Temitope: That is a loaded question. I think part of why that happened was the openness of the process. I believe we are increasingly moving away from an era in which we would just get an email to announce that someone has been appointed to a certain position. In this case, the position was advertised and in theory, anyone who felt they were qualified for the role was free to apply. What I did next was to speak to some of my colleagues in the university to get a sense of the role. I had previously had some administrative experience outside the scholarly association, as the President of the Association of African Studies.

In a nutshell, the increasing openness of the process was the main reason behind why it happened. I have to credit the leadership of the University of Alberta which I’m part of now. If I must single out anyone, I will single out my Dean, Robert Wood, who was a key driver of the process.

Emmanuel: What are your views about policing in Canada? Do you think this is the best we can do here or do you feel there is still room for improvement?

Temitope: The solution to dealing with drunk citizens or homelessness is not to round people up and put them behind bars. The following morning, they are still homeless. You are going to meet them where you picked them up the previous night.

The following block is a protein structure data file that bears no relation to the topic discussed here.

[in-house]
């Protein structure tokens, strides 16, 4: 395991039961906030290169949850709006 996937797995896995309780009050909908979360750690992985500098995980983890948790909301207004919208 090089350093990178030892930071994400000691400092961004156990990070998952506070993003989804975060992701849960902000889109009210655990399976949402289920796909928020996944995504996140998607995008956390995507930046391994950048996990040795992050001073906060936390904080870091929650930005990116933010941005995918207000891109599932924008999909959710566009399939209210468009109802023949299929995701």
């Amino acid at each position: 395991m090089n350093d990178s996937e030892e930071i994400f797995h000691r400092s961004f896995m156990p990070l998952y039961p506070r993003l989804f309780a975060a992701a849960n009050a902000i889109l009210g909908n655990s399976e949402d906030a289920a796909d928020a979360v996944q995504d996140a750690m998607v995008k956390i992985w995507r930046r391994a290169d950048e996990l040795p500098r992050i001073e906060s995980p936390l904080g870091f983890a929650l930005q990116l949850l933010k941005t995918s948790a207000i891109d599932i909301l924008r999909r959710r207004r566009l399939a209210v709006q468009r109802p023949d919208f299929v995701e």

We have to avoid the temptation of thinking that we can police our way out of every social problem. Homelessness is not a policing problem. It just means that housing that is fit for humans is unaffordable for some of our fellow citizens.

Here in Edmonton, there is an issue of people publicly and openly using hard substances (illegal drugs) in bus stations or train stations, making people feel unsafe. At a train station, where you come across someone rolling up their sleeves and injecting themselves with some hard drug and then dropping the needle right there on the ground, it begins to affect how people navigate public spaces. These are social problems—not policing problems—and therefore require a multi-dimensional social approach.